Review: The xx – ‘Coexist’

And so the return of 2010’s Mercury Prize-winning wunderkinds The xx. Back with a… not a bang exactly, more so another collection of brooding pop-noir. Well, what else were you expecting?

After the universal success and widespread critical acclaim bestowed upon the band’s self-titled debut, the expectation levels for the follow-up have been raised somewhat – pretty much the modern standard for any act entering the dreaded – and clichéd – Difficult Second Album™ phase.

On ‘Coexist‘, all the elements fundamental to what it means to be The xx are present. Monosyllabic song-titles dominate, reflecting the fleetingly short-lived songs contained within; their whole persona defined by an all-pervading monochrome minimalism, stark instrumentation and deadpan delivery.

The xx’s resident producer and electronics whizz Jamie Smith has stated that this album has been inspired by the club scene in London, but it’s an influence that’s hard to spot on opener ‘Angels‘. Here it’s business as usual as Romy Madley-Croft coos seductively over a Beach House-esque monophonic guitar line and jerking rhythms. As openers go, it’s a slow one. But it’s one that welcomes the listener. Not warmly of course, but with a nonchalant, hipster-cool shrug of the shoulders instead.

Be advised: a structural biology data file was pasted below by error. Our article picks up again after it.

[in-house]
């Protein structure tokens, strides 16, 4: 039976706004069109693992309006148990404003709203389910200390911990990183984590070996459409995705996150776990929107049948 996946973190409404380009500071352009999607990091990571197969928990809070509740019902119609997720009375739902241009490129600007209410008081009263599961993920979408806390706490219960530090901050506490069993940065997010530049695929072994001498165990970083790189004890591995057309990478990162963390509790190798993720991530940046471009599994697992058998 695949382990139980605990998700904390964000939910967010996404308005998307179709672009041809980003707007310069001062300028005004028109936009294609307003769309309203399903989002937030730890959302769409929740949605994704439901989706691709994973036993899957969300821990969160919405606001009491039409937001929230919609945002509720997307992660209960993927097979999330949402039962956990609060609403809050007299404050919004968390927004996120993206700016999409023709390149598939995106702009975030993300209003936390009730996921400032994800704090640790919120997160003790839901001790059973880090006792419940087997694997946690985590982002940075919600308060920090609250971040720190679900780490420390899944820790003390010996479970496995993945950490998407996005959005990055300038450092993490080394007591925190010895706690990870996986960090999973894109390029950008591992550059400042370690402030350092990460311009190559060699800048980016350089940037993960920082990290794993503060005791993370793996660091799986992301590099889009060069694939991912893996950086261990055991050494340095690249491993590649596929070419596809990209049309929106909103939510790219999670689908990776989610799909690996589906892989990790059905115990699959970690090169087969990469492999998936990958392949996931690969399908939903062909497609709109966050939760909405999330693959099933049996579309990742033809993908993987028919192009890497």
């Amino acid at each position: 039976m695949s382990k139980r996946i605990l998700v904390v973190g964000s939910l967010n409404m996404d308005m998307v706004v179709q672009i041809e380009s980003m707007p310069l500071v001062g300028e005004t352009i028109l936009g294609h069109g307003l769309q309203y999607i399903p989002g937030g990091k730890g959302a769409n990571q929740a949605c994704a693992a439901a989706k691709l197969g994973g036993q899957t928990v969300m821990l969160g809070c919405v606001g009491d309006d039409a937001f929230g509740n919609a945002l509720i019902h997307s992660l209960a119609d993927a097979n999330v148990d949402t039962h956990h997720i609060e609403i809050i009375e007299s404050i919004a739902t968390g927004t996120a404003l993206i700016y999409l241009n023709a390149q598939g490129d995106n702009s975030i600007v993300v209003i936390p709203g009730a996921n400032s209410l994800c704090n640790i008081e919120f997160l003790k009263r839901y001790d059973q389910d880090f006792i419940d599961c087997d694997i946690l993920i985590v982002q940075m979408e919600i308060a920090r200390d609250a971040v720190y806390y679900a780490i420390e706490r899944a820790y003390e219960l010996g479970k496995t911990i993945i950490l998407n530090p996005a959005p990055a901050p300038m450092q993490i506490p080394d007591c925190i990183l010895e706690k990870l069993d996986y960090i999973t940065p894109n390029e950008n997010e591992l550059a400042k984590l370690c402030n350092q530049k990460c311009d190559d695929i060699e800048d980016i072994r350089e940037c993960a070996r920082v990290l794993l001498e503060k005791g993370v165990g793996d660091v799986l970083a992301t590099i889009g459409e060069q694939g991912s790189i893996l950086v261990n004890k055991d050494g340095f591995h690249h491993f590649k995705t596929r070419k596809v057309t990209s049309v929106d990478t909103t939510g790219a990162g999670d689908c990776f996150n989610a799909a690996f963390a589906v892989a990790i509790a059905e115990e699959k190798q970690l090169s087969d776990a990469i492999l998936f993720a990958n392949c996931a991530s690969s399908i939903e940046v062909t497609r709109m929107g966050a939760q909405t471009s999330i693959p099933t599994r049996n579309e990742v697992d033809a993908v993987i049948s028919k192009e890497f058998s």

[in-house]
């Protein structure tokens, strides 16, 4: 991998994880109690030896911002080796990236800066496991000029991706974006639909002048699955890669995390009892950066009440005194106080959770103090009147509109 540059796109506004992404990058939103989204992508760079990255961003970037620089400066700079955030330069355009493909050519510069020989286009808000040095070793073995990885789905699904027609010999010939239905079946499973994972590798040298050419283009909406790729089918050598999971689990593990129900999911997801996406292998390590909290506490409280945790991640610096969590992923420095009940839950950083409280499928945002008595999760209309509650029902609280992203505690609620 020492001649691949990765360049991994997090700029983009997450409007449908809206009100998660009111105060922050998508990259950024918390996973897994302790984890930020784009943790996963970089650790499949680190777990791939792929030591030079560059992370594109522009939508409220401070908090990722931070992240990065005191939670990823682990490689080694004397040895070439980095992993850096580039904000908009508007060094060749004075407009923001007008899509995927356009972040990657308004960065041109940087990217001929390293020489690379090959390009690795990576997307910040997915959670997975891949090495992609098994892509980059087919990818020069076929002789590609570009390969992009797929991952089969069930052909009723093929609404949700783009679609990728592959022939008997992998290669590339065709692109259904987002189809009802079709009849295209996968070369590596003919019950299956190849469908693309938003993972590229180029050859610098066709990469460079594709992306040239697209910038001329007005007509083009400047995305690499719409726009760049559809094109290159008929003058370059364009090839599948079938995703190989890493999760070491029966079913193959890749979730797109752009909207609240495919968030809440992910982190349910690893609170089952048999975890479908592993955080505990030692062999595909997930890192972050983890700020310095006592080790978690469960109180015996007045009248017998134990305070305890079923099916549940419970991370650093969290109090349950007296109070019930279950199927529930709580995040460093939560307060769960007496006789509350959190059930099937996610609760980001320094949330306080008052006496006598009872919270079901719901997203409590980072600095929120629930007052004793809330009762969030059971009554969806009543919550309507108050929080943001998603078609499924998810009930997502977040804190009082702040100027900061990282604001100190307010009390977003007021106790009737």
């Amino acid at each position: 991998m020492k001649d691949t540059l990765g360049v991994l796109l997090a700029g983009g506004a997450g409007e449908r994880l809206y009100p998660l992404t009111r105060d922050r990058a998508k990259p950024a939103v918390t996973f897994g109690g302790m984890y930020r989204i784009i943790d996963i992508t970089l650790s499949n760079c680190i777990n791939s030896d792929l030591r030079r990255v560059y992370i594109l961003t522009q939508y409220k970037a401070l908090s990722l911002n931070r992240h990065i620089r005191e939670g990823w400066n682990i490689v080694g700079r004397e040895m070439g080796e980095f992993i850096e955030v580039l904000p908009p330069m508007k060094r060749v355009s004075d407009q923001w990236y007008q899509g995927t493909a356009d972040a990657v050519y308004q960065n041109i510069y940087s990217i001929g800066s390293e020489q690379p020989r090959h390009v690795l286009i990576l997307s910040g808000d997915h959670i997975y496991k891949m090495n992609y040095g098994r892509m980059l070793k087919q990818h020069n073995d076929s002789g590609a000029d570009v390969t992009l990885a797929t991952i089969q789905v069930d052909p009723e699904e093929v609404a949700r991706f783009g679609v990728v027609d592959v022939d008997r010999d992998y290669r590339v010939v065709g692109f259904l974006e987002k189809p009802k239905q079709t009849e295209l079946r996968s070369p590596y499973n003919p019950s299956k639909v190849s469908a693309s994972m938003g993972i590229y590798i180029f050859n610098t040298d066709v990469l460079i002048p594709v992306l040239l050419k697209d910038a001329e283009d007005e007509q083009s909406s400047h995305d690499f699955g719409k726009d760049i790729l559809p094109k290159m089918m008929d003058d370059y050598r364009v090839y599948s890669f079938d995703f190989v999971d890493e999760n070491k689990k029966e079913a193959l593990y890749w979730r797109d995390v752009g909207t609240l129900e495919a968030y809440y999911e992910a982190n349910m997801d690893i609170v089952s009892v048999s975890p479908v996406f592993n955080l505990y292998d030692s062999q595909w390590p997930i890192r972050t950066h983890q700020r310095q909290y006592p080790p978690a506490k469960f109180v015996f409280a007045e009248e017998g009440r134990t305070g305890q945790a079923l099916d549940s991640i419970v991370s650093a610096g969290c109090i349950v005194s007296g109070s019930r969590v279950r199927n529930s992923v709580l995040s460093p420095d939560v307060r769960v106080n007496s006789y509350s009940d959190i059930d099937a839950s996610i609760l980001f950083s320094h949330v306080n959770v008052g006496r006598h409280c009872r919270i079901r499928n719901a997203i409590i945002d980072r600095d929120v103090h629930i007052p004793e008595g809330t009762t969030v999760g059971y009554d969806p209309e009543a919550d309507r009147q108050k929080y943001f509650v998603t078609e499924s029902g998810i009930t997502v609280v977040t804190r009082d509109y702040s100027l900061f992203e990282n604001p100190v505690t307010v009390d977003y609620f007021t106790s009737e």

Madley-Croft’s vocal delivery harks back to Tracey Thorn of Everything But The Girl, a lot. None more so than on ‘Chained’s narcotic swells. There’s even a track on here called ‘Missing‘ – surely intentional.

Instrumental intelligence is interwoven throughout the album as well: ‘Reunion’s inverted Caribbean drums completely squeeze out any joy associated with the instrument, whilst the aforementioned ‘Missing’ mimics a pulsing heart when Sim opines that his is ‘beating in a different way’. This bleakly morphs into the drone of a life support machine, one on which human life has recently since passed.

Meanwhile, ‘Try’ has the band turning to a major key – of a fashion at least – and is a particularly strong song in the set as siren effects collide with reverb-soaked, dream-pop guitar simplicity.

In some quarters, minor criticisms of ‘Coexist’ would be the album’s perceived lack of variation between songs, possibly going as far as the lack of inter-song dynamics as well. However, their less-is-more attitude should be respected and their confidence in laying these songs bare, exposed to the vicious elements, should be applauded.

When Smith’s clubbing influences do finally raise their head, such as on ‘Tides‘, we find the band in full swagger. A loping drumbeat locked into the bass groove whilst staccato guitars jab between icy, swirling synth-strings. This isn’t the faux-machismo swagger of say, a Kasabian or anyone of that ilk, and nor should that be expected – or accepted.

Instead, ‘Coexist’ is the sound of an aloof confidence, a cocksure melancholia and an expansive closeness. All dressed – of course – in black.

(Craig Sergeant)

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